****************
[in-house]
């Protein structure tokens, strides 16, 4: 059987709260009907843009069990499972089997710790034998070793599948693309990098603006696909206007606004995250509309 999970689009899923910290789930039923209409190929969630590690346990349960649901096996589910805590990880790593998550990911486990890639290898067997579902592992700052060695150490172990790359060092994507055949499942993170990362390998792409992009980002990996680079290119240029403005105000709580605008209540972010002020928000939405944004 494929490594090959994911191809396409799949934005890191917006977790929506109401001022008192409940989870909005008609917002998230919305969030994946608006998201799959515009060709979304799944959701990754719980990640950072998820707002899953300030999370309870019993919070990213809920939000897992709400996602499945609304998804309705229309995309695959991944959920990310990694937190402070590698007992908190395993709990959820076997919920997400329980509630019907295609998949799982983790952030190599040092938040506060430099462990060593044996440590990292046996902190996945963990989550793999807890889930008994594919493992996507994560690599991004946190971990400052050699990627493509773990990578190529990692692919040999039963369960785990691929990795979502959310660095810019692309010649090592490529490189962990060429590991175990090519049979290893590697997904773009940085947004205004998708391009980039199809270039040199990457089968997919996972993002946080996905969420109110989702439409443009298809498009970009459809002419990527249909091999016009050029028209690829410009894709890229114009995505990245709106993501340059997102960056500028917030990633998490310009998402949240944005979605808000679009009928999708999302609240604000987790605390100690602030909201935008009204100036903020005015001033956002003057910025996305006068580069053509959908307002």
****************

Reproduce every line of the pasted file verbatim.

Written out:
[in-house]
């Protein structure tokens, strides 16, 4: 059987709260009907843009069990499972089997710790034998070793599948693309990098603006696909206007606004995250509309 999970689009899923910290789930039923209409190929969630590690346990349960649901096996589910805590990880790593998550990911486990890639290898067997579902592992700052060695150490172990790359060092994507055949499942993170990362390998792409992009980002990996680079290119240029403005105000709580605008209540972010002020928000939405944004 494929490594090959994911191809396409799949934005890191917006977790929506109401001022008192409940989870909005008609917002998230919305969030994946608006998201799959515009060709979304799944959701990754719980990640950072998820707002899953300030999370309870019993919070990213809920939000897992709400996602499945609304998804309705229309995309695959991944959920990310990694937190402070590698007992908190395993709990959820076997919920997400329980509630019907295609998949799982983790952030190599040092938040506060430099462990060593044996440590990292046996902190996945963990989550793999807890889930008994594919493992996507994560690599991004946190971990400052050699990627493509773990990578190529990692692919040999039963369960785990691929990795979502959310660095810019692309010649090592490529490189962990060429590991175990090519049979290893590697997904773009940085947004205004998708391009980039199809270039040199990457089968997919996972993002946080996905969420109110989702439409443009298809498009970009459809002419990527249909091999016009050029028209690829410009894709890229114009995505990245709106993501340059997102960056500028917030990633998490310009998402949240944005979605808000679009009928999708999302609240604000987790605390100690602030909201935008009204100036903020005015001033956002003057910025996305006068580069053509959908307002």